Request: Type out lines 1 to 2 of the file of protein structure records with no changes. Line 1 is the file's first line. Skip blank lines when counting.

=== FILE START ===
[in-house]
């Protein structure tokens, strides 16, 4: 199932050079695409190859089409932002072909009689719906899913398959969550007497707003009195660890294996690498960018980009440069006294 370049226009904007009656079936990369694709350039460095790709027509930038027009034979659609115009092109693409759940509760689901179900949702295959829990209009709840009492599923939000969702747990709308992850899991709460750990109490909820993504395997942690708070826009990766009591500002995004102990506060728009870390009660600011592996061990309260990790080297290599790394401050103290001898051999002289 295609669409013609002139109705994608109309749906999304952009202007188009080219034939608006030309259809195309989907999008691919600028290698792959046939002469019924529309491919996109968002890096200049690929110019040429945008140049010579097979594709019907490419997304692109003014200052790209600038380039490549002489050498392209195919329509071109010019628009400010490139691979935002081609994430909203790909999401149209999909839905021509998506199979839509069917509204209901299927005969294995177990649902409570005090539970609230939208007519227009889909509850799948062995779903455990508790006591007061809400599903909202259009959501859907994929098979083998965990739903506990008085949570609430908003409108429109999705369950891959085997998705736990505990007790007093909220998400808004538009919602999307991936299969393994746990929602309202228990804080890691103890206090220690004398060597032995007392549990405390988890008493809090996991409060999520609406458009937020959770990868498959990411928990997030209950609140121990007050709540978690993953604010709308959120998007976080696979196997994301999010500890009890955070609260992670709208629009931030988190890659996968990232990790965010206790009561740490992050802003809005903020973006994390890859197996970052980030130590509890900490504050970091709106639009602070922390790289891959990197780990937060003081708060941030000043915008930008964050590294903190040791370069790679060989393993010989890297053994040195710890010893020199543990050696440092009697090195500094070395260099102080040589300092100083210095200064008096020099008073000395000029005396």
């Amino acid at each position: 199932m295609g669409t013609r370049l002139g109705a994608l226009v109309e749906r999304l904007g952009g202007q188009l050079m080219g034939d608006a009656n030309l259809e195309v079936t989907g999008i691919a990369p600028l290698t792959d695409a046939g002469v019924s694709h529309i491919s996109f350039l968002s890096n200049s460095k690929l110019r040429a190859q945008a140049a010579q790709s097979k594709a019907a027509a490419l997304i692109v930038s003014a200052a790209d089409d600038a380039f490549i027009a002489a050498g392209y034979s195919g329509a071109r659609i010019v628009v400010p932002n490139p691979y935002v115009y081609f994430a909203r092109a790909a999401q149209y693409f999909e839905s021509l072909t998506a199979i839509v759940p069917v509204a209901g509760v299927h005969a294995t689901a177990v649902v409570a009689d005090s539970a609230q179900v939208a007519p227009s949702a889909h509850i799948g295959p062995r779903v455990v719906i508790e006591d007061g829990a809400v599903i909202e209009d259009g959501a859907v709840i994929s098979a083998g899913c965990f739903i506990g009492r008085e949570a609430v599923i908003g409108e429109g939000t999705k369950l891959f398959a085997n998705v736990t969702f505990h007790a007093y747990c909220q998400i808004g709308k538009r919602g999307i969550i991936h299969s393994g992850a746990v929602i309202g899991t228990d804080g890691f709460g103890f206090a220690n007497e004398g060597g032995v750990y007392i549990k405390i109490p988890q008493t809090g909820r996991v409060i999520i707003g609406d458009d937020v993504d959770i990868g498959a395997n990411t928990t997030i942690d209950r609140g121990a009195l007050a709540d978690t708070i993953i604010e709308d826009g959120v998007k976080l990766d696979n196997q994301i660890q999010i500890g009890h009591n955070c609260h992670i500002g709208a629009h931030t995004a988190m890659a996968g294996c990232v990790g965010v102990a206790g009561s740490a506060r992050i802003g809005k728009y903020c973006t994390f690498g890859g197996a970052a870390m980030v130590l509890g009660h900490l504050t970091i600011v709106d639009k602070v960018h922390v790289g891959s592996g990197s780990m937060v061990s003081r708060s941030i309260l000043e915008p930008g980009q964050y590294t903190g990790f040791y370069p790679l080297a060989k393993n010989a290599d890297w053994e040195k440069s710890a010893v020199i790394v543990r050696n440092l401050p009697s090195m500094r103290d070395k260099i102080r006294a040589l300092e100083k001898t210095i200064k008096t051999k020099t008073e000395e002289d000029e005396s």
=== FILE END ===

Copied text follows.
[in-house]
């Protein structure tokens, strides 16, 4: 199932050079695409190859089409932002072909009689719906899913398959969550007497707003009195660890294996690498960018980009440069006294 370049226009904007009656079936990369694709350039460095790709027509930038027009034979659609115009092109693409759940509760689901179900949702295959829990209009709840009492599923939000969702747990709308992850899991709460750990109490909820993504395997942690708070826009990766009591500002995004102990506060728009870390009660600011592996061990309260990790080297290599790394401050103290001898051999002289 295609669409013609002139109705994608109309749906999304952009202007188009080219034939608006030309259809195309989907999008691919600028290698792959046939002469019924529309491919996109968002890096200049690929110019040429945008140049010579097979594709019907490419997304692109003014200052790209600038380039490549002489050498392209195919329509071109010019628009400010490139691979935002081609994430909203790909999401149209999909839905021509998506199979839509069917509204209901299927005969294995177990649902409570005090539970609230939208007519227009889909509850799948062995779903455990508790006591007061809400599903909202259009959501859907994929098979083998965990739903506990008085949570609430908003409108429109999705369950891959085997998705736990505990007790007093909220998400808004538009919602999307991936299969393994746990929602309202228990804080890691103890206090220690004398060597032995007392549990405390988890008493809090996991409060999520609406458009937020959770990868498959990411928990997030209950609140121990007050709540978690993953604010709308959120998007976080696979196997994301999010500890009890955070609260992670709208629009931030988190890659996968990232990790965010206790009561740490992050802003809005903020973006994390890859197996970052980030130590509890900490504050970091709106639009602070922390790289891959990197780990937060003081708060941030000043915008930008964050590294903190040791370069790679060989393993010989890297053994040195710890010893020199543990050696440092009697090195500094070395260099102080040589300092100083210095200064008096020099008073000395000029005396």